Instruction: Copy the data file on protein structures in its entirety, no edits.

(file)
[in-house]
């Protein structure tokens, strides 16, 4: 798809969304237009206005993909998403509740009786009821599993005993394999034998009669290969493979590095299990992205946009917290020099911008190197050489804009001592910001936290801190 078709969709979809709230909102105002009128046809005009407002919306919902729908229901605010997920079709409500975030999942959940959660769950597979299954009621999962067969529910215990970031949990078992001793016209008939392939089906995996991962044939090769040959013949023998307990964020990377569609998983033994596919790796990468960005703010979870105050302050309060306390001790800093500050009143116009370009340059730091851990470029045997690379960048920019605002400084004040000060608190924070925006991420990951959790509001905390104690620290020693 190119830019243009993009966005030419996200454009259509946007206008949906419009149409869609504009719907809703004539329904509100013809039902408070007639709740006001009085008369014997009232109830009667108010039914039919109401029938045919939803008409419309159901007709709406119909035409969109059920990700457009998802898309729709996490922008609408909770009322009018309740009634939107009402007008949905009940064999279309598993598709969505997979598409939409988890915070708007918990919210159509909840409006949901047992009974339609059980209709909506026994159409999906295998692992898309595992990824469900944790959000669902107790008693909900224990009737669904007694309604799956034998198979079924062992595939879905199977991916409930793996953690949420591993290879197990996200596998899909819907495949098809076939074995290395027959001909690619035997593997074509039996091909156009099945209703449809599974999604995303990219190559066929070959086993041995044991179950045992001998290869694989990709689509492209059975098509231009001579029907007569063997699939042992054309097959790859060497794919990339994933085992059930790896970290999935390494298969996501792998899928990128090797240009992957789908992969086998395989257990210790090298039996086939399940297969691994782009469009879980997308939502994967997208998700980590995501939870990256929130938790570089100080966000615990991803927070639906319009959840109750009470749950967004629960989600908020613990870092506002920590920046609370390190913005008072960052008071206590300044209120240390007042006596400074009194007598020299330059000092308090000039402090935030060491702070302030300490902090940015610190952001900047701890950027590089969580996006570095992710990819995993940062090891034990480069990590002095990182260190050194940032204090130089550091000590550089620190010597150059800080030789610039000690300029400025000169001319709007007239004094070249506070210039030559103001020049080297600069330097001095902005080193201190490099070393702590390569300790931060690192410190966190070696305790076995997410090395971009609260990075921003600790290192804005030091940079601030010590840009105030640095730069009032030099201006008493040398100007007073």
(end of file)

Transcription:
[in-house]
């Protein structure tokens, strides 16, 4: 798809969304237009206005993909998403509740009786009821599993005993394999034998009669290969493979590095299990992205946009917290020099911008190197050489804009001592910001936290801190 078709969709979809709230909102105002009128046809005009407002919306919902729908229901605010997920079709409500975030999942959940959660769950597979299954009621999962067969529910215990970031949990078992001793016209008939392939089906995996991962044939090769040959013949023998307990964020990377569609998983033994596919790796990468960005703010979870105050302050309060306390001790800093500050009143116009370009340059730091851990470029045997690379960048920019605002400084004040000060608190924070925006991420990951959790509001905390104690620290020693 190119830019243009993009966005030419996200454009259509946007206008949906419009149409869609504009719907809703004539329904509100013809039902408070007639709740006001009085008369014997009232109830009667108010039914039919109401029938045919939803008409419309159901007709709406119909035409969109059920990700457009998802898309729709996490922008609408909770009322009018309740009634939107009402007008949905009940064999279309598993598709969505997979598409939409988890915070708007918990919210159509909840409006949901047992009974339609059980209709909506026994159409999906295998692992898309595992990824469900944790959000669902107790008693909900224990009737669904007694309604799956034998198979079924062992595939879905199977991916409930793996953690949420591993290879197990996200596998899909819907495949098809076939074995290395027959001909690619035997593997074509039996091909156009099945209703449809599974999604995303990219190559066929070959086993041995044991179950045992001998290869694989990709689509492209059975098509231009001579029907007569063997699939042992054309097959790859060497794919990339994933085992059930790896970290999935390494298969996501792998899928990128090797240009992957789908992969086998395989257990210790090298039996086939399940297969691994782009469009879980997308939502994967997208998700980590995501939870990256929130938790570089100080966000615990991803927070639906319009959840109750009470749950967004629960989600908020613990870092506002920590920046609370390190913005008072960052008071206590300044209120240390007042006596400074009194007598020299330059000092308090000039402090935030060491702070302030300490902090940015610190952001900047701890950027590089969580996006570095992710990819995993940062090891034990480069990590002095990182260190050194940032204090130089550091000590550089620190010597150059800080030789610039000690300029400025000169001319709007007239004094070249506070210039030559103001020049080297600069330097001095902005080193201190490099070393702590390569300790931060690192410190966190070696305790076995997410090395971009609260990075921003600790290192804005030091940079601030010590840009105030640095730069009032030099201006008493040398100007007073």